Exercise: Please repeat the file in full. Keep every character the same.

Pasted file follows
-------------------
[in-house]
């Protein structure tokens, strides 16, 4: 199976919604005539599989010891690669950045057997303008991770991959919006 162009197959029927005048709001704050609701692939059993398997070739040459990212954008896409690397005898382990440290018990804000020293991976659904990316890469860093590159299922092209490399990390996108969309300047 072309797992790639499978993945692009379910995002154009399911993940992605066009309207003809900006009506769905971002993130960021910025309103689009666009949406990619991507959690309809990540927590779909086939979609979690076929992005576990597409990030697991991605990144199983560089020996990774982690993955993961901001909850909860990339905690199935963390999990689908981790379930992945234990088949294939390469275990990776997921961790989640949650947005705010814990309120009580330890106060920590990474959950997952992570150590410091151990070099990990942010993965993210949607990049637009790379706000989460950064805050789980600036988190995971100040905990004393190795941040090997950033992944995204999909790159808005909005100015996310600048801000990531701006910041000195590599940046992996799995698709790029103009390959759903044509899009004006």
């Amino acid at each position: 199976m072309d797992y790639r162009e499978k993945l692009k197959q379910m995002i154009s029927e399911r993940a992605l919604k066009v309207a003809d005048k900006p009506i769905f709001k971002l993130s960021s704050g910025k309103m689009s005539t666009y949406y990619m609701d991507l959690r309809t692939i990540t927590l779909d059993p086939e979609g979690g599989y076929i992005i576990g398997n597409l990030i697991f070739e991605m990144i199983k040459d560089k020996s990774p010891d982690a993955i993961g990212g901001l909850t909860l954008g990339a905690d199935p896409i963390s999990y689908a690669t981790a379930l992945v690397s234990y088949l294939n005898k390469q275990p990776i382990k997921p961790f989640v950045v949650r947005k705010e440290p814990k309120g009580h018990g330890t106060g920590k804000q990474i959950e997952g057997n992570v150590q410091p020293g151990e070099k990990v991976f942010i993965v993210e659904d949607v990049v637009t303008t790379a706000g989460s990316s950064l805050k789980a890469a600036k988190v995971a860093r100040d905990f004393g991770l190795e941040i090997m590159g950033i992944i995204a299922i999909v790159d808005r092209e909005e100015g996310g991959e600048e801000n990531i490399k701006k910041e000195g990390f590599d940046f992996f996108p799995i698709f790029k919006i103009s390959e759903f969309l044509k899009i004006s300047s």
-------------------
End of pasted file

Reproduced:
[in-house]
């Protein structure tokens, strides 16, 4: 199976919604005539599989010891690669950045057997303008991770991959919006 162009197959029927005048709001704050609701692939059993398997070739040459990212954008896409690397005898382990440290018990804000020293991976659904990316890469860093590159299922092209490399990390996108969309300047 072309797992790639499978993945692009379910995002154009399911993940992605066009309207003809900006009506769905971002993130960021910025309103689009666009949406990619991507959690309809990540927590779909086939979609979690076929992005576990597409990030697991991605990144199983560089020996990774982690993955993961901001909850909860990339905690199935963390999990689908981790379930992945234990088949294939390469275990990776997921961790989640949650947005705010814990309120009580330890106060920590990474959950997952992570150590410091151990070099990990942010993965993210949607990049637009790379706000989460950064805050789980600036988190995971100040905990004393190795941040090997950033992944995204999909790159808005909005100015996310600048801000990531701006910041000195590599940046992996799995698709790029103009390959759903044509899009004006």
């Amino acid at each position: 199976m072309d797992y790639r162009e499978k993945l692009k197959q379910m995002i154009s029927e399911r993940a992605l919604k066009v309207a003809d005048k900006p009506i769905f709001k971002l993130s960021s704050g910025k309103m689009s005539t666009y949406y990619m609701d991507l959690r309809t692939i990540t927590l779909d059993p086939e979609g979690g599989y076929i992005i576990g398997n597409l990030i697991f070739e991605m990144i199983k040459d560089k020996s990774p010891d982690a993955i993961g990212g901001l909850t909860l954008g990339a905690d199935p896409i963390s999990y689908a690669t981790a379930l992945v690397s234990y088949l294939n005898k390469q275990p990776i382990k997921p961790f989640v950045v949650r947005k705010e440290p814990k309120g009580h018990g330890t106060g920590k804000q990474i959950e997952g057997n992570v150590q410091p020293g151990e070099k990990v991976f942010i993965v993210e659904d949607v990049v637009t303008t790379a706000g989460s990316s950064l805050k789980a890469a600036k988190v995971a860093r100040d905990f004393g991770l190795e941040i090997m590159g950033i992944i995204a299922i999909v790159d808005r092209e909005e100015g996310g991959e600048e801000n990531i490399k701006k910041e000195g990390f590599d940046f992996f996108p799995i698709f790029k919006i103009s390959e759903f969309l044509k899009i004006s300047s």